Feeds

Fun and games in NZ politics

Data breach claim and counter-claim

  • alert
  • submit to reddit

SANS - Survey on application security programs

Most people think giving their names to a politician is a bad idea because they’ll spend the rest of their lives being nagged by the party. New Zealand’s Labour Party has taken this to a whole new level, leaving donor details – including names and donation amounts – in plain view.

The predictable result is that a right-wing blogger in the Land of the Long White Cloud has grabbed the details from the party’s online donation system, and is threatening publication.

According to New Zealand’s Dominion Post, the breach has Labour trying to contact 16,000 donors to tell them their information has been compromised.

Although the party is calling the data breach “malicious”, Cameron Slater, who blogs as “Whaleoil”, says the data was so accessible that Google and other indexing bots had indexed the information. However, demonstrating his own lack of understanding of how the Internet works, Slater says the information will be cached “forever” by Google, using a link that Google has already removed.

Whether or not any law has been broken is not, however, a simple matter of the adequacy of Labour’s site security: unauthorized access to a computer system is, in many jurisdictions, sufficient to raise a case without considering whether the system was badly-protected.

Slater seems aware that he’s skating on thin ice. In a later pose, he states that the Labour system provided sufficient information for him to have gone deeper and fetched credit card information, writing: “In the MySQL database files there were also plain txt strings that contained other database passwords along with the user name and passwords of their credit card provider.”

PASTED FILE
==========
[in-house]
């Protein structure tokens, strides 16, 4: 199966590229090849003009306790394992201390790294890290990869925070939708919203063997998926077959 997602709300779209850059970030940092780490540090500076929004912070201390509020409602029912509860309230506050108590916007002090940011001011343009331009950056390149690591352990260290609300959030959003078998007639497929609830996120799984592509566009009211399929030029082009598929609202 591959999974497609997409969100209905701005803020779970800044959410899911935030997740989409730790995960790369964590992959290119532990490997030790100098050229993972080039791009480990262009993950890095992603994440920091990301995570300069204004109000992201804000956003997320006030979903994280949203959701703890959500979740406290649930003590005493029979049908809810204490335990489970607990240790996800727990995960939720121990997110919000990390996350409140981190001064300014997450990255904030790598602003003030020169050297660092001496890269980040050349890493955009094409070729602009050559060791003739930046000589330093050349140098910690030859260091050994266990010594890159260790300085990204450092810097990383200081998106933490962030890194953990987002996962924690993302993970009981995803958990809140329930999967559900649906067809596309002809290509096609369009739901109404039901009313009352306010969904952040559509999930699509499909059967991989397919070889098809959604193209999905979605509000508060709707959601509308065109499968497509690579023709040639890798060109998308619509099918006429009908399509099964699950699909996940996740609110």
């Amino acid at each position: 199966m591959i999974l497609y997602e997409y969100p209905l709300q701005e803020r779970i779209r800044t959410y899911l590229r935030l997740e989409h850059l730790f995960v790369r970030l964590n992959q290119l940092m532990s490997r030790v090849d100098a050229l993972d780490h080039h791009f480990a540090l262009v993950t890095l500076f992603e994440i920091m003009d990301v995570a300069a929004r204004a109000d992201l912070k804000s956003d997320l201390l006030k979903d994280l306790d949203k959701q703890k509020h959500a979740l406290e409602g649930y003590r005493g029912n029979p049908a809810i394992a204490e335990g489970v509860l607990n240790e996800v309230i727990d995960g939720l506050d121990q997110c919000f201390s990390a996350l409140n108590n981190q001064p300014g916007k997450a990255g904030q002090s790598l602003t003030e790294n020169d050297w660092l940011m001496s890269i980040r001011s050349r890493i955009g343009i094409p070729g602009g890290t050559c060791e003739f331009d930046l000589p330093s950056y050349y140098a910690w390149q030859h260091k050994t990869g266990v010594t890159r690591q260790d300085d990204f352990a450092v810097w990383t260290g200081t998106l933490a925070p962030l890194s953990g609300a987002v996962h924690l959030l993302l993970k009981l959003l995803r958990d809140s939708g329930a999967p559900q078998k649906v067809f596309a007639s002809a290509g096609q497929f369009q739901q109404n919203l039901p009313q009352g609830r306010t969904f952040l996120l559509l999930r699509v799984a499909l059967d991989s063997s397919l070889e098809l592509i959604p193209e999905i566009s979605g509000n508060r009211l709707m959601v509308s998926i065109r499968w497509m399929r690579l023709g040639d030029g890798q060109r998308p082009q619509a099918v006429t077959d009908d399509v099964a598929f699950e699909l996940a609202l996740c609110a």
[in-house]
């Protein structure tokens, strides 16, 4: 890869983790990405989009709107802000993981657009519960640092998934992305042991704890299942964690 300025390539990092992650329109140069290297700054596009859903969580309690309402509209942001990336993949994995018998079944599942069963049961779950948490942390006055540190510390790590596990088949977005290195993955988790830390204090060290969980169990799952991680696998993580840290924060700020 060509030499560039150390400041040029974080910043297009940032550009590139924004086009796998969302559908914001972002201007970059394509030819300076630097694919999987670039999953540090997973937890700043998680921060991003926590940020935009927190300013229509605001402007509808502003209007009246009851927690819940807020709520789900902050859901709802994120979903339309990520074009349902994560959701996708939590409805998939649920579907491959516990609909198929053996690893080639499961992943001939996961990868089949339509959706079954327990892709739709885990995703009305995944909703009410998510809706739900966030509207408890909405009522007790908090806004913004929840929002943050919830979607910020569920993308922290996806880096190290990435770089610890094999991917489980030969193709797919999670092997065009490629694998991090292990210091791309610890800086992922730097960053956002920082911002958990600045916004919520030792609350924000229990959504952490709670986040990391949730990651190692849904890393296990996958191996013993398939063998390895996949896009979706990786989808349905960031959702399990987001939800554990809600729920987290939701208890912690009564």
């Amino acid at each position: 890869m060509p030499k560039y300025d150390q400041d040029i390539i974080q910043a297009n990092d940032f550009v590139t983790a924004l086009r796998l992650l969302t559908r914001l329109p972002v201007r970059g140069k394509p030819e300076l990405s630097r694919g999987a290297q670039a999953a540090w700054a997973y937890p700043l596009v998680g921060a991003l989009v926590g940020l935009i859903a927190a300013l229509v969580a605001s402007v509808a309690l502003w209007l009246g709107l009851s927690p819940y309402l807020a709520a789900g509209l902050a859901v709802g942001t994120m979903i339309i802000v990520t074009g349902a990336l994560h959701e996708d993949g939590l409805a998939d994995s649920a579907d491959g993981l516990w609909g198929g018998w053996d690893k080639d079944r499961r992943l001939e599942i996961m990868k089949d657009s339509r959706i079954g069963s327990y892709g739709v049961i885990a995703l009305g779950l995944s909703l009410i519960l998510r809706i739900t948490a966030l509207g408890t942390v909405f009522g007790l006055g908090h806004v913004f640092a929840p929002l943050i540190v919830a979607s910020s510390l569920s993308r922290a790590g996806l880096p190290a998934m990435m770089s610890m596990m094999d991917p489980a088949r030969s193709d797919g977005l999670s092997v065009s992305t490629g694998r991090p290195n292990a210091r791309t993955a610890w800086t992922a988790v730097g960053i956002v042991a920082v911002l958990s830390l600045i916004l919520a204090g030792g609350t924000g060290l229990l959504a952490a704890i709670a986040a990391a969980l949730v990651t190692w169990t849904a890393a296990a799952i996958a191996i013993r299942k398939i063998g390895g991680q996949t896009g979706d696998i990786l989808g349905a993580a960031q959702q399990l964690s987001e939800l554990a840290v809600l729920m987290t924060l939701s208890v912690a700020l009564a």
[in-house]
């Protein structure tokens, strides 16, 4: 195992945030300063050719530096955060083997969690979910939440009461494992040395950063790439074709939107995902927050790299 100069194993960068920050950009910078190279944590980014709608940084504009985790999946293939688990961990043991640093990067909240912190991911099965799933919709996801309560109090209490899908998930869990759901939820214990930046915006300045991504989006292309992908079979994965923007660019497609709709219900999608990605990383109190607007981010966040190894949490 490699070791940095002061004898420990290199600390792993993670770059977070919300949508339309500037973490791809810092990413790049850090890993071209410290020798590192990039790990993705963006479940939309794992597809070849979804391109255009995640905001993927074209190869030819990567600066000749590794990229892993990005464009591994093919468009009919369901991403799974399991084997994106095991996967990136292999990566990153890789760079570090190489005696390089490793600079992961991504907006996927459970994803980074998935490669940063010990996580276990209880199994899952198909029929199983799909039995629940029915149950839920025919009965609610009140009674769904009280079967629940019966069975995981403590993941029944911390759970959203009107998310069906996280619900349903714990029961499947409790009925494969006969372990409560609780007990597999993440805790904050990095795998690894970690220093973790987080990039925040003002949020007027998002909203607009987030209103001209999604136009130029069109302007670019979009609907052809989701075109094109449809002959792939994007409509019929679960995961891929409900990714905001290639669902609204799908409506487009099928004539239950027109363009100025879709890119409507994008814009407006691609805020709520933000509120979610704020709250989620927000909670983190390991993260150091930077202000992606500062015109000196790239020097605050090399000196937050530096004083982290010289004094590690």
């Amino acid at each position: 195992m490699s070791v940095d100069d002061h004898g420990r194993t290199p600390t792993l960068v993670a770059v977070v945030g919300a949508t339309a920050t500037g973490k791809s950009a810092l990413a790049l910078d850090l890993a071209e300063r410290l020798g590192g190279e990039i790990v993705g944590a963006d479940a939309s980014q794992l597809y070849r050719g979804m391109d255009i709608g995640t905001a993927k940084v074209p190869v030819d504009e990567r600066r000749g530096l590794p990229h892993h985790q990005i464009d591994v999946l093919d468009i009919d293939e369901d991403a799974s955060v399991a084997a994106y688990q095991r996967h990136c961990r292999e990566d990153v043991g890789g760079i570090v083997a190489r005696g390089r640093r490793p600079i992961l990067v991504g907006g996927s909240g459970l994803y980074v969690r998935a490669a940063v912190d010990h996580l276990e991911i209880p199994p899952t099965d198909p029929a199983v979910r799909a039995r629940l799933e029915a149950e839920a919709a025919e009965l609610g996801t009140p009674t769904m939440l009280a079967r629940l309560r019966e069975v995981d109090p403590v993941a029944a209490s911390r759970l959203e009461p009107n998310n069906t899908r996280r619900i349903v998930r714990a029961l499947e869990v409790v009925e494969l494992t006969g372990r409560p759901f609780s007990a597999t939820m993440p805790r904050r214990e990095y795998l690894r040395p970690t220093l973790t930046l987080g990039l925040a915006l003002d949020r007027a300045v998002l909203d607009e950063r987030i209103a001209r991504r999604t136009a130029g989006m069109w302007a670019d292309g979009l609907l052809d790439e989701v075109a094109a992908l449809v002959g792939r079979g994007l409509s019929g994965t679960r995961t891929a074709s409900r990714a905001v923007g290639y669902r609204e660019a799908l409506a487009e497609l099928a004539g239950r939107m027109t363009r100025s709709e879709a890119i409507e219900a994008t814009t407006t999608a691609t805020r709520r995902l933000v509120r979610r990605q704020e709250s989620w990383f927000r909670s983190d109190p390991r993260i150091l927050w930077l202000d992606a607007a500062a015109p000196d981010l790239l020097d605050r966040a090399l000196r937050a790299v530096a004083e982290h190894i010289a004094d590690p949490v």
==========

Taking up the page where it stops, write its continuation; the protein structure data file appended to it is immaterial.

However, he wrote, “I never accessed these areas, to do so would have been illegal”. That horse may already have bolted, merely by his access of other data, which he describes as being solely the fault of Labour’s “woeful breach of peoples’ privacy”. ®

High performance access to file storage

More from The Register

next story
Obama allows NSA to exploit 0-days: report
If the spooks say they need it, they get it
Samsung Galaxy S5 fingerprint scanner hacked in just 4 DAYS
Sammy's newbie cooked slower than iPhone, also costs more to build
Putin tells Snowden: Russia conducts no US-style mass surveillance
Gov't is too broke for that, Russian prez says
Snowden-inspired crypto-email service Lavaboom launches
German service pays tribute to Lavabit
Mounties always get their man: Heartbleed 'hacker', 19, CUFFED
Canadian teen accused of raiding tax computers using OpenSSL bug
One year on: diplomatic fail as Chinese APT gangs get back to work
Mandiant says past 12 months shows Beijing won't call off its hackers
Call of Duty 'fragged using OpenSSL's Heartbleed exploit'
So it begins ... or maybe not, says one analyst
prev story

Whitepapers

Top three mobile application threats
Learn about three of the top mobile application security threats facing businesses today and recommendations on how to mitigate the risk.
Combat fraud and increase customer satisfaction
Based on their experience using HP ArcSight Enterprise Security Manager for IT security operations, Finansbank moved to HP ArcSight ESM for fraud management.
The benefits of software based PBX
Why you should break free from your proprietary PBX and how to leverage your existing server hardware.
Five 3D headsets to be won!
We were so impressed by the Durovis Dive headset we’ve asked the company to give some away to Reg readers.
SANS - Survey on application security programs
In this whitepaper learn about the state of application security programs and practices of 488 surveyed respondents, and discover how mature and effective these programs are.